During my visit to Croatia, I had the lovely experience of visiting Grožnjan, known as the “Town of Artists”. Grožnjan (pronounced roughly “Grosh-nyan”) is situated in an area called Istra.
Driving through Istra reminded me of road trips through New Hampshire or Vermont. Huge areas of land are completely covered by forest; other areas contain small family-owned farms where sheep are found sleeping in the shade under olive trees. Road side produce stands are sprinkled here and there, selling vegetables, cheese, honey and olive oil. And way up on a hill is an ancient stronghold town made of stone and clay buildings, overlooking this pristine landscape.
My father in law, born in Croatia during World War II, told me the story of Istra and how the town of Grožnjan owes its vitality to artists.
Grožnjan was once part of Italy, owned by the Venetian republic for most of its 800 year history. Its inhabitants were almost wiped out by plague in 1630, but was revitalized when Venetian tradesman and artisans settled there and began to maintain and improve the town.
After World War II, Italy’s borders were redrawn making Istra part of Yugoslavia (now Croatia). For the second time, the town of Grožnjan was nearly wiped out. As the Italian residents moved out, the town was nearly desserted.
With so many homes left abandoned, local Croatian artists began using the empty buildings for studio space. Istra was relatively secluded at the time; the few remaining residents were primarily farmers. Grožnjan was particularly attractive to artists because of its location overlooking the inspiring and beautiful landscape and because of the availability of nice, quiet, and most importantly free living/working space. The area of Istra became a magnet for painters, sculptors, musicians and dancers.
Soon Grožnjan was “taken over” by artists who became very protective of the town’s integrity, its aesthetic appearance and its environment. Istra’s economy is still primarily agricultural, so the landscape has remained pretty much unchanged. Residents of Grožnjan have also made sure to preserve the town’s historical identity and appearance. Other than electrical wires which cannot be hidden, there are really no outward signs of modern technology visible in the town. You will not see air conditioners hanging out of windows, satellite dishes on rooftops, neon signs or traffic lights anywhere in Grožnjan. This is because the residents have passed ordinances banning these things.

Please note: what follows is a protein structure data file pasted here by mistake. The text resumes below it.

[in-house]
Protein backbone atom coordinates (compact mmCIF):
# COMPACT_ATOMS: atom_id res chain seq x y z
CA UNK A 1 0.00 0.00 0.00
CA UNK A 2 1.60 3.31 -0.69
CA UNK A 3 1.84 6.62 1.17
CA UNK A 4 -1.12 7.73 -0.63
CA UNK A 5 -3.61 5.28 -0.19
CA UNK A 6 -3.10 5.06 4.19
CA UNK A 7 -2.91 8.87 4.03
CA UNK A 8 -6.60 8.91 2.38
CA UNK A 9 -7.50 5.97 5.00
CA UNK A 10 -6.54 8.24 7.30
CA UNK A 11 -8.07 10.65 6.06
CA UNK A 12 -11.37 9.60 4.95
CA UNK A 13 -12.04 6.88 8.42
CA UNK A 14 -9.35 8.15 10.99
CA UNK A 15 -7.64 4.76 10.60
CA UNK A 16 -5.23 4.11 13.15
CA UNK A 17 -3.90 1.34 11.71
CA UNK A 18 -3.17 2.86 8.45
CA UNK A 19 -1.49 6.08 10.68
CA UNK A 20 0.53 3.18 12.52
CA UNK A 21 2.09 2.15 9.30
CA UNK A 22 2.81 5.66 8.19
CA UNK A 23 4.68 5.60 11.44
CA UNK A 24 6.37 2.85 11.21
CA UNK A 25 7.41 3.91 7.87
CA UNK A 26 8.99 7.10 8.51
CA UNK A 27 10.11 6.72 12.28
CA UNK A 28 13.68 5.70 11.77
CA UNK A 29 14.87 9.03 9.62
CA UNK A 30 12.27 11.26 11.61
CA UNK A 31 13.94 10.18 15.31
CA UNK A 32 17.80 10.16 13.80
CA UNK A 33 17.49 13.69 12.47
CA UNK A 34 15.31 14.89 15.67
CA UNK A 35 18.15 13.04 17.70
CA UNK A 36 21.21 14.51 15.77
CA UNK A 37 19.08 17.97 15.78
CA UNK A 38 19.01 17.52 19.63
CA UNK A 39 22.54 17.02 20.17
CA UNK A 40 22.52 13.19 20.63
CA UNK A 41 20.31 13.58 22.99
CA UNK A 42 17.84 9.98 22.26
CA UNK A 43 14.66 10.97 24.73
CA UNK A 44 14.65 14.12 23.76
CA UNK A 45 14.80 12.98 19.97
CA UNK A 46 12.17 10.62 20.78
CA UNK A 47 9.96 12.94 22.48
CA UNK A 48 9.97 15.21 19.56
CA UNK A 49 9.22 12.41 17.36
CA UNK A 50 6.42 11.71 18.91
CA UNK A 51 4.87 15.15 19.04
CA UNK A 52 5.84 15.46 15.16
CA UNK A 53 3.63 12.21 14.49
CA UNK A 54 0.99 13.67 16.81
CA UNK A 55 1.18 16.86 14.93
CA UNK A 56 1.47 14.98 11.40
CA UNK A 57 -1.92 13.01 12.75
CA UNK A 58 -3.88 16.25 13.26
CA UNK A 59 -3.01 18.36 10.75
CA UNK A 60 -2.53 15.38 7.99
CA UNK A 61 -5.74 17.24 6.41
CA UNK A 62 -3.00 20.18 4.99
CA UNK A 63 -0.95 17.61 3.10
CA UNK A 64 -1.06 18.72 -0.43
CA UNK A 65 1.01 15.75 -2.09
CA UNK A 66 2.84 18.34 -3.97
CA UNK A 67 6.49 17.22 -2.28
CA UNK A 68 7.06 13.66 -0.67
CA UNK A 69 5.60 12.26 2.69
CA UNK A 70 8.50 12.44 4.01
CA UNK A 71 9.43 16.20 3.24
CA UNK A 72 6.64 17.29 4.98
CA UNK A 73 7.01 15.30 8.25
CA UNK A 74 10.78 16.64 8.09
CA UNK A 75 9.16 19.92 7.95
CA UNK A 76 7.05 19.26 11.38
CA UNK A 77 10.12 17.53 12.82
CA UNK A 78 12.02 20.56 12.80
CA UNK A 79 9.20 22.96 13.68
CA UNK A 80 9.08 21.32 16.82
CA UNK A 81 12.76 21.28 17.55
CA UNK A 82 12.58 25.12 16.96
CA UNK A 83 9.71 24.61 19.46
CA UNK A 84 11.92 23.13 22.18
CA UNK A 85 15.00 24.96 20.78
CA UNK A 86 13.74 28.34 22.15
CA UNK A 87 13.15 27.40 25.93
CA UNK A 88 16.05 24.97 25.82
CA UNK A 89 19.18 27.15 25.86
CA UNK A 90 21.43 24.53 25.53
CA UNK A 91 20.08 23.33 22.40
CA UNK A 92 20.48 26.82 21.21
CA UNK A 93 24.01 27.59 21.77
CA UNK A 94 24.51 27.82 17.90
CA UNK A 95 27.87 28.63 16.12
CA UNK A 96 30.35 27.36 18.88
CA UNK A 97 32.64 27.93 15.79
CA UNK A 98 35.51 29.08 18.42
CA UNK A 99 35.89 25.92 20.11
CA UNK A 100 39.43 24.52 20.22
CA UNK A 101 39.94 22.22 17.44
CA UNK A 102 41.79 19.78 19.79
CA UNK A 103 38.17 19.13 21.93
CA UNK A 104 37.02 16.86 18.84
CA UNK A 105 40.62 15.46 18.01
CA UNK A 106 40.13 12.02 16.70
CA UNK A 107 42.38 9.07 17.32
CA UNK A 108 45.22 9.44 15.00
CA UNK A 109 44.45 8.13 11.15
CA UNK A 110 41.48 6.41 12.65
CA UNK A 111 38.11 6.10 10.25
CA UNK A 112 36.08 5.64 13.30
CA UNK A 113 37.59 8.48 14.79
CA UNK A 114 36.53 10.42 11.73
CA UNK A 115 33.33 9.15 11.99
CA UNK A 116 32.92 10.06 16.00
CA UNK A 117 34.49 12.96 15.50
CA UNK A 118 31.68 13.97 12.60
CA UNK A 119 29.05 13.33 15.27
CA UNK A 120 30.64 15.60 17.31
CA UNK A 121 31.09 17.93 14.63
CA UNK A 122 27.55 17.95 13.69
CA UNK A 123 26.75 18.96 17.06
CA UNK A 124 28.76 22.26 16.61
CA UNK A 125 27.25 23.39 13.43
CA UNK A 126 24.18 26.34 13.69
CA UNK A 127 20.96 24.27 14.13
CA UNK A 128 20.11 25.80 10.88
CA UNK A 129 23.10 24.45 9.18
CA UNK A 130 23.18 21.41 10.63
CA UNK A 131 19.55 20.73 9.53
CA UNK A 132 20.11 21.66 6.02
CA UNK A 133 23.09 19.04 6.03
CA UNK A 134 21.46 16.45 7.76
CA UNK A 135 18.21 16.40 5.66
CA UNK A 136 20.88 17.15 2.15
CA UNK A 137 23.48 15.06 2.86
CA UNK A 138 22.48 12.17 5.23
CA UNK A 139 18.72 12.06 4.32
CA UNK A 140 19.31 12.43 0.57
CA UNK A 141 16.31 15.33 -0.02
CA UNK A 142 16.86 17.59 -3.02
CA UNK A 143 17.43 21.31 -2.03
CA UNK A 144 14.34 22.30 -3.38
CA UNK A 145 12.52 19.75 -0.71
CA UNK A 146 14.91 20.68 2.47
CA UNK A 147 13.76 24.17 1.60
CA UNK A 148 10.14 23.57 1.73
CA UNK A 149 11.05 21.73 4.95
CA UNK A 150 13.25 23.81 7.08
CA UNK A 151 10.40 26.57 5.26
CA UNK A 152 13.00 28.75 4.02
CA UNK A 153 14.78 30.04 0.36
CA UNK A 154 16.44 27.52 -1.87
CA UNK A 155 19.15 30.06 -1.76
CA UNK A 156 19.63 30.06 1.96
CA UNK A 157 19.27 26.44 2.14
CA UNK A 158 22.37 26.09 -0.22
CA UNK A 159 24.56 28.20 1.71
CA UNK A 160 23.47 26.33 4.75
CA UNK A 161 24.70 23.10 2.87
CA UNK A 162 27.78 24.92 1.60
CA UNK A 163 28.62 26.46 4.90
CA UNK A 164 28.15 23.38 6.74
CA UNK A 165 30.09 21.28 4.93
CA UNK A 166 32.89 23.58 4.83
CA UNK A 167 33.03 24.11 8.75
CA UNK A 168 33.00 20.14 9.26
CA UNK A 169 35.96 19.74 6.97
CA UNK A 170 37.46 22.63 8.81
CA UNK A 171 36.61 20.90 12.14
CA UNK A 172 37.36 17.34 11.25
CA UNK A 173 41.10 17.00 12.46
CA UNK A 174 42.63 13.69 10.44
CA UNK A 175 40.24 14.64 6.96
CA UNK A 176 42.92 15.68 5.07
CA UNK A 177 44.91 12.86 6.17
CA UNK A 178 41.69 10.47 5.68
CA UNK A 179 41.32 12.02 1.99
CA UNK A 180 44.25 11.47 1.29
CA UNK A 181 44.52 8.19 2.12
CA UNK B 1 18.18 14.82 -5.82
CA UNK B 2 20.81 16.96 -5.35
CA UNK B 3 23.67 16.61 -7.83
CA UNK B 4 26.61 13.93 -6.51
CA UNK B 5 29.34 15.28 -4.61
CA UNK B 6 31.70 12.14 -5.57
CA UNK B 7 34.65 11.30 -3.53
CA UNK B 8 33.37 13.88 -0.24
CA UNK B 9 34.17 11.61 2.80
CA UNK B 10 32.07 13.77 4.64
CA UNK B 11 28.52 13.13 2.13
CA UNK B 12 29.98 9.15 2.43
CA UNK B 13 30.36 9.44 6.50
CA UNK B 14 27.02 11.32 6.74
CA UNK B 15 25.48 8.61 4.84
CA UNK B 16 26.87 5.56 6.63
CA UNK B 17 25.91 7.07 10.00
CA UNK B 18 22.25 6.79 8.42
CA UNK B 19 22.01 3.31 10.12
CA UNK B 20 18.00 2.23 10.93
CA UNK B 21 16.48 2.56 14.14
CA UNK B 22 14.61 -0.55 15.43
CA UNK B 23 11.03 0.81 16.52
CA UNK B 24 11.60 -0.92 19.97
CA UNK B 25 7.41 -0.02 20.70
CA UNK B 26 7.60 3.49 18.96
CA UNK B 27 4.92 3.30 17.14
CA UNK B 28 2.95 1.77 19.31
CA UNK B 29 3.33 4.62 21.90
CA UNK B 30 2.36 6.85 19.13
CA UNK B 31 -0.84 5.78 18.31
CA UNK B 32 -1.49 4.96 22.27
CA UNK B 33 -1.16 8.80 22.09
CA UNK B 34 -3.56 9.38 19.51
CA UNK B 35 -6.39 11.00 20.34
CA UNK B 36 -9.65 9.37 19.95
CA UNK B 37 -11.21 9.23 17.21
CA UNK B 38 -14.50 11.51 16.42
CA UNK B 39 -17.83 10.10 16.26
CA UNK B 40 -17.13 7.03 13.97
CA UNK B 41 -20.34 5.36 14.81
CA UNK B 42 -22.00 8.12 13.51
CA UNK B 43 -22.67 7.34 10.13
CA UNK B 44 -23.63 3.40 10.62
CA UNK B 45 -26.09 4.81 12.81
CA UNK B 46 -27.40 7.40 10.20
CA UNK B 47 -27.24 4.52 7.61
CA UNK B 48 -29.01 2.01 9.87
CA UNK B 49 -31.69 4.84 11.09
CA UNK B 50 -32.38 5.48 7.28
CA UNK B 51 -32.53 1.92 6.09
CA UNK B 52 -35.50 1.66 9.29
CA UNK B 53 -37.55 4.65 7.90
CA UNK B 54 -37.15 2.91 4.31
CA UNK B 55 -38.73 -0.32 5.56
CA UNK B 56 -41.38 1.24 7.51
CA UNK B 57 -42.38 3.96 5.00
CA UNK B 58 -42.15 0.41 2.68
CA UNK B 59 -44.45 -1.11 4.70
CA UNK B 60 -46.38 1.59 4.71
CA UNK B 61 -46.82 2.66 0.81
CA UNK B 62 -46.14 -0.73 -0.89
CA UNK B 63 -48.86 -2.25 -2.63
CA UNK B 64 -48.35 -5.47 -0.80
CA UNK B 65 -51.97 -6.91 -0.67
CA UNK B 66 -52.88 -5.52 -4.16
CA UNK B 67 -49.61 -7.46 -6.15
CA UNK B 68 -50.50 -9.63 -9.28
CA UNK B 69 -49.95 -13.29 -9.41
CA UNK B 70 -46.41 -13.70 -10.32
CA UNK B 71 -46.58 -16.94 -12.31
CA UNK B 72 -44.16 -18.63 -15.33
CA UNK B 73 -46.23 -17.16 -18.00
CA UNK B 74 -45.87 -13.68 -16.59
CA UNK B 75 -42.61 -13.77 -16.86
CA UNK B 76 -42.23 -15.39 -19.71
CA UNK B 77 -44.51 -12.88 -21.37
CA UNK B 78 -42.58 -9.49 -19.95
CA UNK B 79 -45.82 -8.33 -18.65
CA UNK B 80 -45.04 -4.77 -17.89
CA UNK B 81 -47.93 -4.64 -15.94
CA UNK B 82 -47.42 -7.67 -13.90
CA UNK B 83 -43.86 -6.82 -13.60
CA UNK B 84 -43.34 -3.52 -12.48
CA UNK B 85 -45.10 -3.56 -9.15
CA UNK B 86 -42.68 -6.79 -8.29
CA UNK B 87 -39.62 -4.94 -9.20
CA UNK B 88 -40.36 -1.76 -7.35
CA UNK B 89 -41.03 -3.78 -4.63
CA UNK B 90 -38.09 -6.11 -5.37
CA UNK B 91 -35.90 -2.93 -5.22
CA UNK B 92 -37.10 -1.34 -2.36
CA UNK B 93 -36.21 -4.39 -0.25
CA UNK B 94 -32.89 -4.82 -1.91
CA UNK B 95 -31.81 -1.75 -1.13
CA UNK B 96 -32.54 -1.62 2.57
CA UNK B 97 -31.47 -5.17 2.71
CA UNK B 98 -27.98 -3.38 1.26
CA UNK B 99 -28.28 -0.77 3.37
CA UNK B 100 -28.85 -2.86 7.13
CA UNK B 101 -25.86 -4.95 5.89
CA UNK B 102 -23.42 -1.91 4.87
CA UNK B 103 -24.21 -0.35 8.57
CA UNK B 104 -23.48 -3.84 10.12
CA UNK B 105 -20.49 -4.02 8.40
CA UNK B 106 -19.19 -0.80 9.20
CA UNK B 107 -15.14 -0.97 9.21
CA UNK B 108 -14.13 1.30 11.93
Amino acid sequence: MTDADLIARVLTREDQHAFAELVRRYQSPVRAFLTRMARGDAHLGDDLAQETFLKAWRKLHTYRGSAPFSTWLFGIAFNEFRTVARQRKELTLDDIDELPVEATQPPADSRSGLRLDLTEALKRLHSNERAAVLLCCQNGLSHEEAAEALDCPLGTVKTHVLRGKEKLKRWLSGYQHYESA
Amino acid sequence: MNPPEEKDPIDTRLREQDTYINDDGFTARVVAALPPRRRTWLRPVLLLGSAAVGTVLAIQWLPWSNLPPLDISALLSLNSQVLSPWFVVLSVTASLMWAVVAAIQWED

Once again this is a prosperous town, drawing tourists and visitors as well as being the permanent home of many artists and musicians. The International Cultural Center for Young Musicians has a base here and the Academy of Dramatic Arts, University of Zagreb has established summer programs in Grožnjan.
I love the fact that this town is occupied and governed almost entirely by artists. I love that they make laws to protect the town’s aesthetic… who else would do that? Mostly I love the community that embraces all forms of art – from fine art/visual arts to music to performance art. Street signs are hand painted ceramic instead of the usual printed metal. Carved stone benches are everywhere, just so you can sit and take in the view. Film festivals, ballet recitals and concerts provide a constant rythm like the town’s heartbeat.
Walking through the streets, you may pass a ceramics studio, a printshop, a music school and a theater; then stop for coffee and chat with local artists or tourists. When you’ve finished your espresso and possibly a little ice cream (Don’t worry, the climb up and down the main road will burn off most of those calories!), you may want to see a bead-making demonstration, check the schedules for the next jazz festival or yoga class, and maybe even purchase a unique piece of art before heading back home.
Our family travels to Croatia every other summer, and each time I try to visit at least one or two places I haven’t seen before. But sometimes I find a place that I want to visit again and again. Guess where I’ll be headed next time?